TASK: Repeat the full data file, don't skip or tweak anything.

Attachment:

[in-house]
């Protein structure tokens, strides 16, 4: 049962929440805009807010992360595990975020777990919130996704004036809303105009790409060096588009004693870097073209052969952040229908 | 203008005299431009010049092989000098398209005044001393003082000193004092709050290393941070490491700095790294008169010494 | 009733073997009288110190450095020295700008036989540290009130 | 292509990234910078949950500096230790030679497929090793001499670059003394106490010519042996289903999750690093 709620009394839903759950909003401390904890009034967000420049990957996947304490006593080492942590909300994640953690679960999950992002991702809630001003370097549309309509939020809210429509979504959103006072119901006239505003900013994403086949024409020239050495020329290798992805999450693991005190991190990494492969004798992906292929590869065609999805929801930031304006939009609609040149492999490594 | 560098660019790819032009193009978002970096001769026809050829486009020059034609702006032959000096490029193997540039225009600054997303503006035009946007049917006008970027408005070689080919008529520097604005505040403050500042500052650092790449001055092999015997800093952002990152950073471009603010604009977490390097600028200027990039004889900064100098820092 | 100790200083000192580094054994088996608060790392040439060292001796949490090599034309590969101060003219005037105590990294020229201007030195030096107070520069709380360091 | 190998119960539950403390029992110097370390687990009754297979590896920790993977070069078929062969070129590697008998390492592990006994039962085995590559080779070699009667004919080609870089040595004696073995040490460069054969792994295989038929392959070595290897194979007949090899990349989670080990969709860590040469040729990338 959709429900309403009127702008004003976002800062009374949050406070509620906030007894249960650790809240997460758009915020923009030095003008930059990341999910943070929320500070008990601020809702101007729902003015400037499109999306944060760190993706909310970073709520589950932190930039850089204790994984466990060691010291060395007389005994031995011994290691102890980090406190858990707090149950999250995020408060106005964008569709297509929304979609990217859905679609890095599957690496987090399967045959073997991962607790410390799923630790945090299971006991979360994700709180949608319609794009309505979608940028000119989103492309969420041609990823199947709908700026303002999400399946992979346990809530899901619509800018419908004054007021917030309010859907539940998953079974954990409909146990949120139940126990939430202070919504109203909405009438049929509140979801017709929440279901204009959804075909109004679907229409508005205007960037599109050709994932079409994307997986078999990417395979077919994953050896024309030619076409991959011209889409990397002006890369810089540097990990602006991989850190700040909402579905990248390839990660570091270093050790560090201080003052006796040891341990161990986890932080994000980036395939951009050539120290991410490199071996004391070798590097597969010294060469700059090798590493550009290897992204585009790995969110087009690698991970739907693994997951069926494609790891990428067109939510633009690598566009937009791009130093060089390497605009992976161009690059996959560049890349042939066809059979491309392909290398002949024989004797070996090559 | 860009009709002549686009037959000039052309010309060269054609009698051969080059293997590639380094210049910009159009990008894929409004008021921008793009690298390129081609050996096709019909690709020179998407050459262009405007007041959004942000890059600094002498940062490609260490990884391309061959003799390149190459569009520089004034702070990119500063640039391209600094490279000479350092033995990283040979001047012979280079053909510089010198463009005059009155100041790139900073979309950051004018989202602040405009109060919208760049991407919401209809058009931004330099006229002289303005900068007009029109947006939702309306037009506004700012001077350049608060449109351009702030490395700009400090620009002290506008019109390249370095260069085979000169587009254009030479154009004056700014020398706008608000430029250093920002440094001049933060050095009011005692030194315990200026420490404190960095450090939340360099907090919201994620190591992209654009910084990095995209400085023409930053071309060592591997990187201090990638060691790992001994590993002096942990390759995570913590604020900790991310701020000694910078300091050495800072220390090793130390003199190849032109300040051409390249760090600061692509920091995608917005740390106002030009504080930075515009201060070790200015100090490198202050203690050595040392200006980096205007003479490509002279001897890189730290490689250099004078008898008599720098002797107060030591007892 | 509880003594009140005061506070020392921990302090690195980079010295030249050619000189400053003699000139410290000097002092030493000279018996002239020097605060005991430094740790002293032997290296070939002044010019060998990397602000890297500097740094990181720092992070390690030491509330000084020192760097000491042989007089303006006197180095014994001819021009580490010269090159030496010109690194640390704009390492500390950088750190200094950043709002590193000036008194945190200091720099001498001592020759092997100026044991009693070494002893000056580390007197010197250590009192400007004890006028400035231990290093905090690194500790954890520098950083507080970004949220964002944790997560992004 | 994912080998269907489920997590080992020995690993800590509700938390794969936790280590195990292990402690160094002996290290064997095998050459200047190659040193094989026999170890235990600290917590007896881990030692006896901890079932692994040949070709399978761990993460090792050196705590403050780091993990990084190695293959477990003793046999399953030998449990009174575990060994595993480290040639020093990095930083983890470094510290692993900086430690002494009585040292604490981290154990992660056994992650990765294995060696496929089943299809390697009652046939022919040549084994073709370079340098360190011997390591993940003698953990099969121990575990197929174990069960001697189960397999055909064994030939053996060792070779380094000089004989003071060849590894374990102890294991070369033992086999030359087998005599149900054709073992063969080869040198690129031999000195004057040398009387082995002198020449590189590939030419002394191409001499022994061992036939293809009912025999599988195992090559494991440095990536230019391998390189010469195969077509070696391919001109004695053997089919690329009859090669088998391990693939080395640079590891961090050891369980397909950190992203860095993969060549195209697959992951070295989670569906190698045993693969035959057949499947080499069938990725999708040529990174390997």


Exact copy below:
[in-house]
């Protein structure tokens, strides 16, 4: 049962929440805009807010992360595990975020777990919130996704004036809303105009790409060096588009004693870097073209052969952040229908 | 203008005299431009010049092989000098398209005044001393003082000193004092709050290393941070490491700095790294008169010494 | 009733073997009288110190450095020295700008036989540290009130 | 292509990234910078949950500096230790030679497929090793001499670059003394106490010519042996289903999750690093 709620009394839903759950909003401390904890009034967000420049990957996947304490006593080492942590909300994640953690679960999950992002991702809630001003370097549309309509939020809210429509979504959103006072119901006239505003900013994403086949024409020239050495020329290798992805999450693991005190991190990494492969004798992906292929590869065609999805929801930031304006939009609609040149492999490594 | 560098660019790819032009193009978002970096001769026809050829486009020059034609702006032959000096490029193997540039225009600054997303503006035009946007049917006008970027408005070689080919008529520097604005505040403050500042500052650092790449001055092999015997800093952002990152950073471009603010604009977490390097600028200027990039004889900064100098820092 | 100790200083000192580094054994088996608060790392040439060292001796949490090599034309590969101060003219005037105590990294020229201007030195030096107070520069709380360091 | 190998119960539950403390029992110097370390687990009754297979590896920790993977070069078929062969070129590697008998390492592990006994039962085995590559080779070699009667004919080609870089040595004696073995040490460069054969792994295989038929392959070595290897194979007949090899990349989670080990969709860590040469040729990338 959709429900309403009127702008004003976002800062009374949050406070509620906030007894249960650790809240997460758009915020923009030095003008930059990341999910943070929320500070008990601020809702101007729902003015400037499109999306944060760190993706909310970073709520589950932190930039850089204790994984466990060691010291060395007389005994031995011994290691102890980090406190858990707090149950999250995020408060106005964008569709297509929304979609990217859905679609890095599957690496987090399967045959073997991962607790410390799923630790945090299971006991979360994700709180949608319609794009309505979608940028000119989103492309969420041609990823199947709908700026303002999400399946992979346990809530899901619509800018419908004054007021917030309010859907539940998953079974954990409909146990949120139940126990939430202070919504109203909405009438049929509140979801017709929440279901204009959804075909109004679907229409508005205007960037599109050709994932079409994307997986078999990417395979077919994953050896024309030619076409991959011209889409990397002006890369810089540097990990602006991989850190700040909402579905990248390839990660570091270093050790560090201080003052006796040891341990161990986890932080994000980036395939951009050539120290991410490199071996004391070798590097597969010294060469700059090798590493550009290897992204585009790995969110087009690698991970739907693994997951069926494609790891990428067109939510633009690598566009937009791009130093060089390497605009992976161009690059996959560049890349042939066809059979491309392909290398002949024989004797070996090559 | 860009009709002549686009037959000039052309010309060269054609009698051969080059293997590639380094210049910009159009990008894929409004008021921008793009690298390129081609050996096709019909690709020179998407050459262009405007007041959004942000890059600094002498940062490609260490990884391309061959003799390149190459569009520089004034702070990119500063640039391209600094490279000479350092033995990283040979001047012979280079053909510089010198463009005059009155100041790139900073979309950051004018989202602040405009109060919208760049991407919401209809058009931004330099006229002289303005900068007009029109947006939702309306037009506004700012001077350049608060449109351009702030490395700009400090620009002290506008019109390249370095260069085979000169587009254009030479154009004056700014020398706008608000430029250093920002440094001049933060050095009011005692030194315990200026420490404190960095450090939340360099907090919201994620190591992209654009910084990095995209400085023409930053071309060592591997990187201090990638060691790992001994590993002096942990390759995570913590604020900790991310701020000694910078300091050495800072220390090793130390003199190849032109300040051409390249760090600061692509920091995608917005740390106002030009504080930075515009201060070790200015100090490198202050203690050595040392200006980096205007003479490509002279001897890189730290490689250099004078008898008599720098002797107060030591007892 | 509880003594009140005061506070020392921990302090690195980079010295030249050619000189400053003699000139410290000097002092030493000279018996002239020097605060005991430094740790002293032997290296070939002044010019060998990397602000890297500097740094990181720092992070390690030491509330000084020192760097000491042989007089303006006197180095014994001819021009580490010269090159030496010109690194640390704009390492500390950088750190200094950043709002590193000036008194945190200091720099001498001592020759092997100026044991009693070494002893000056580390007197010197250590009192400007004890006028400035231990290093905090690194500790954890520098950083507080970004949220964002944790997560992004 | 994912080998269907489920997590080992020995690993800590509700938390794969936790280590195990292990402690160094002996290290064997095998050459200047190659040193094989026999170890235990600290917590007896881990030692006896901890079932692994040949070709399978761990993460090792050196705590403050780091993990990084190695293959477990003793046999399953030998449990009174575990060994595993480290040639020093990095930083983890470094510290692993900086430690002494009585040292604490981290154990992660056994992650990765294995060696496929089943299809390697009652046939022919040549084994073709370079340098360190011997390591993940003698953990099969121990575990197929174990069960001697189960397999055909064994030939053996060792070779380094000089004989003071060849590894374990102890294991070369033992086999030359087998005599149900054709073992063969080869040198690129031999000195004057040398009387082995002198020449590189590939030419002394191409001499022994061992036939293809009912025999599988195992090559494991440095990536230019391998390189010469195969077509070696391919001109004695053997089919690329009859090669088998391990693939080395640079590891961090050891369980397909950190992203860095993969060549195209697959992951070295989670569906190698045993693969035959057949499947080499069938990725999708040529990174390997």